"It's a very lonely job because you're there to support other people and they don't necessarily support you," says Nancy Golden, who has served as superintendent of Springfield Public Schools in Oregon for the past decade. "And even when you feel that way, you can't let them see that, because you're the leader and you need to be strong."

Tips From Survivors: No new superintendents should walk into their job without having at least a handful of trusted advisers they can rely on as sounding boards.

"No matter how difficult it gets, it's important to remember that others have dealt with similar challenges," says Golden, who, in 2011, was named Oregon's Superintendent of the Year due to her district's significant student achievement gains and the first 1:1 laptop initiative in the state. "Seek out their advice and learn from their mistakes."

For new superintendents who don't have a personal network to rely on, independent professional organizations such as AASA, state superintendents associations, and the Broad Foundation's Boot Camp for Education CEOs offer training programs and a chance to commiserate with sympathetic peers.

Setting Priorities
The Dilemma: An effective leader has a clear vision and executes it with laser-like focus—and successful superintendents are no exception. In their first year, newbies can be especially anxious to prove themselves, and often run the risk of setting overly ambitious goals that must be achieved on a very tight timeline.

Tips From Survivors: "Not everything is important in the first year," says S. Dallas Dance, superintendent of Baltimore County Public Schools. "It's more important that you show how what's getting done in the first year contributes to the longer-term success."

At age 32, Dance has just finished his first year on the job, and he describes himself as "ambitious and hard-­driving." It was tempting to focus on claiming early victories, but Dance says that communicating his long-term plan, and committing to staying with the district, went further in building support.

"The work is intense and it can become all-consuming," says Dance. "But if we stay focused on making sure we're moving forward step by step, it helps us prioritize and not get ahead of ourselves."

For those who want to show progress early on, Brizard advises finding one metric to focus on, because every district has one that it cares about deeply.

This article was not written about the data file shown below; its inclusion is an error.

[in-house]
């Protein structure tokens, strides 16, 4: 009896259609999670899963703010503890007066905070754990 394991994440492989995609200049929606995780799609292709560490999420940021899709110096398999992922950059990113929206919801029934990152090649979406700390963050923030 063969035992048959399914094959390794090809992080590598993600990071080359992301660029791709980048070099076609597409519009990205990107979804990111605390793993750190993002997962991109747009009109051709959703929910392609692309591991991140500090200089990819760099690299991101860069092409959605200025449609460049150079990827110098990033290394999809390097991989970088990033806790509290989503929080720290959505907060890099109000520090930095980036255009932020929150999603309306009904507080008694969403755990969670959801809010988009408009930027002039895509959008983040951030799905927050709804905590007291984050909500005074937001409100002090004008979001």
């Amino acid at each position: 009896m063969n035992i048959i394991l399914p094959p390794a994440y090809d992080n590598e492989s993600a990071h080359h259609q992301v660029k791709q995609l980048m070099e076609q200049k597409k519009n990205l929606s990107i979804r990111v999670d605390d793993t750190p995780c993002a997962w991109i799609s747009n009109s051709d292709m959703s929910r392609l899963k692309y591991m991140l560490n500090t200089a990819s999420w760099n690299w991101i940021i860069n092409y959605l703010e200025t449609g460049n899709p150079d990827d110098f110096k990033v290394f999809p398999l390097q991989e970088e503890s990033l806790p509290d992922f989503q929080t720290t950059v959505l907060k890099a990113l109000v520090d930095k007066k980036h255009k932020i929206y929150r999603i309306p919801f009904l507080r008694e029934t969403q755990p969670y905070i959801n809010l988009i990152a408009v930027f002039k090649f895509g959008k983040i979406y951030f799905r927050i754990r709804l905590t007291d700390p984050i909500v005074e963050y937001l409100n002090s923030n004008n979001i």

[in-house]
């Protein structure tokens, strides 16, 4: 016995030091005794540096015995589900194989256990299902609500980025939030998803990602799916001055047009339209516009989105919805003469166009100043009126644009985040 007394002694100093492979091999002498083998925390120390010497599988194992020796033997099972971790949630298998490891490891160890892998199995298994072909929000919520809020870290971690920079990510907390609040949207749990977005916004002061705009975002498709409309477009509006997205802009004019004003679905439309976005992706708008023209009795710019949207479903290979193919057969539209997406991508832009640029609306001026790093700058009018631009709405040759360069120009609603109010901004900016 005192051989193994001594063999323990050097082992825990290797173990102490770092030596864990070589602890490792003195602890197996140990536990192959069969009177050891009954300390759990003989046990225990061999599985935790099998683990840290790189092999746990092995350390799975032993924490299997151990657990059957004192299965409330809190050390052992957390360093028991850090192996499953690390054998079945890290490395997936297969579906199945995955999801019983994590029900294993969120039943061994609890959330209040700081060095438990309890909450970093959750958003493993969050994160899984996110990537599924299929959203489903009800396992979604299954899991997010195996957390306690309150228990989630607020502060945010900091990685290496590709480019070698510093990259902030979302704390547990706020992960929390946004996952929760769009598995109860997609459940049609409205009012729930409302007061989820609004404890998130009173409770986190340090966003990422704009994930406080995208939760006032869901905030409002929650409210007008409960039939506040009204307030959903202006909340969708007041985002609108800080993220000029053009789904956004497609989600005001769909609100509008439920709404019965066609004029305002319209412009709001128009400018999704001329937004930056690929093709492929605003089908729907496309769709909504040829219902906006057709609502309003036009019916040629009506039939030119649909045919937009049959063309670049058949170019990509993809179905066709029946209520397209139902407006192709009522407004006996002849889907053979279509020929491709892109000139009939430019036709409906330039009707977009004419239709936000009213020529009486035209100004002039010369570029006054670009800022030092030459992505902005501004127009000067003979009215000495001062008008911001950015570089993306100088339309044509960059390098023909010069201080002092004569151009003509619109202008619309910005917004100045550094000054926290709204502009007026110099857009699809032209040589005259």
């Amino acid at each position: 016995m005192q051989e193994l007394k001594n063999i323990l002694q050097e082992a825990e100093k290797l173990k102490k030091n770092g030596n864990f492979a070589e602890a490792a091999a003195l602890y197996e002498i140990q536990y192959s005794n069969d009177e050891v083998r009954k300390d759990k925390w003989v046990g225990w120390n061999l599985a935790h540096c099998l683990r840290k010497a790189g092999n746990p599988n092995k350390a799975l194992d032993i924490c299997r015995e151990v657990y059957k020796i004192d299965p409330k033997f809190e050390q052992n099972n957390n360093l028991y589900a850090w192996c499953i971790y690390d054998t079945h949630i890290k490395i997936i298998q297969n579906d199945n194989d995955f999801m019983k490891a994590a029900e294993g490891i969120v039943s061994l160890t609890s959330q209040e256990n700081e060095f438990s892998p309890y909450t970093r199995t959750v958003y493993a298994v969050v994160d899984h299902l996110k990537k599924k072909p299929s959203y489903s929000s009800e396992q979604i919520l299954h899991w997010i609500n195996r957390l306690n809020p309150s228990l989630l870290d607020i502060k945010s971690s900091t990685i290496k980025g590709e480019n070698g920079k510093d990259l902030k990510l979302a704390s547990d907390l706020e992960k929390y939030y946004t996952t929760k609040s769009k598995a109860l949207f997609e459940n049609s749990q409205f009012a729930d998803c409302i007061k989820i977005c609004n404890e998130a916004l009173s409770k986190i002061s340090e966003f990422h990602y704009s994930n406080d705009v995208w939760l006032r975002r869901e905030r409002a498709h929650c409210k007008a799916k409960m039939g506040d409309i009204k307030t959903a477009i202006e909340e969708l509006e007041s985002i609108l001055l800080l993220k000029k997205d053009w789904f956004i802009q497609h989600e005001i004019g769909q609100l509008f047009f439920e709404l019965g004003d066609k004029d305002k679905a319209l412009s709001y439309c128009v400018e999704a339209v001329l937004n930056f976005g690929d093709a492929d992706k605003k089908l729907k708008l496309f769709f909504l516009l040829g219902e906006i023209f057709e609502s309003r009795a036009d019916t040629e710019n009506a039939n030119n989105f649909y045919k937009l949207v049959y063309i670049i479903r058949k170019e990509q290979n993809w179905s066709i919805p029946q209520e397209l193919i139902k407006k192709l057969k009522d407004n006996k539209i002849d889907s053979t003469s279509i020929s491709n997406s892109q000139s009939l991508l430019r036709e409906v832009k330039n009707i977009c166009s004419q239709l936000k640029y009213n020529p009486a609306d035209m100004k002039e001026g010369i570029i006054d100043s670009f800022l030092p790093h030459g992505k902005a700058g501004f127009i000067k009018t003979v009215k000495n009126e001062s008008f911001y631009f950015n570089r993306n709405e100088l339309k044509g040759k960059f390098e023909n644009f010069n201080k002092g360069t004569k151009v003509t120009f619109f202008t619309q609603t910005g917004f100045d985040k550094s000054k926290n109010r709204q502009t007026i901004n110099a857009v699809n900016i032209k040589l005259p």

In Rochester, says Brizard, it was high school graduation rates. Because of this, he used his expertise running high schools downstate to ensure that Rochester's 39 percent district-wide high school graduation rate improved in his first year. He paid guidance counselors overtime, added extra tutoring options, and was able to show a sizable improvement in his first six months.

But That's Not My Job
The Dilemma:
Reality has a way of taking even the most determined superintendents down unexpected paths. What a new leader is hired to do and what they end up doing can be vastly different.

Tips from Survivors: Sometimes circumstances will thwart even the most stellar leader. Instead of getting frustrated with the situation or adopting a mentality that "it's not my job," it's important to tackle it as best you can, while tending to your other duties.

Warren Gemmill faced this challenge from his first day as superintendent in Bronxville, New York. Because of litigation, the 1,500-student district in a tony New York suburb had halted construction on the renovation of its main school (which housed all students K-12).

"That situation made it virtually impossible to have a conversation about anything else," says Gemmill, who has since retired. "It completely displaced any dialogue about educational issues."

For three-plus years, Gemmill contended with teachers who were unhappy about having classes in trailers, students who didn't have a cafeteria, and parents who regularly patrolled the campus, taking notes on construction progress and calling him incessantly. Gradually, issues with contractors were resolved, construction moved forward, and attention to education returned.

"I call it ‘administrivia,' the mundane issues that bog down our work," says Gemmill. "But if you can stick with it, it can be a very rewarding position. It's important to not lose track of that in the day-to-day of the job."

 

—Back to School 2013—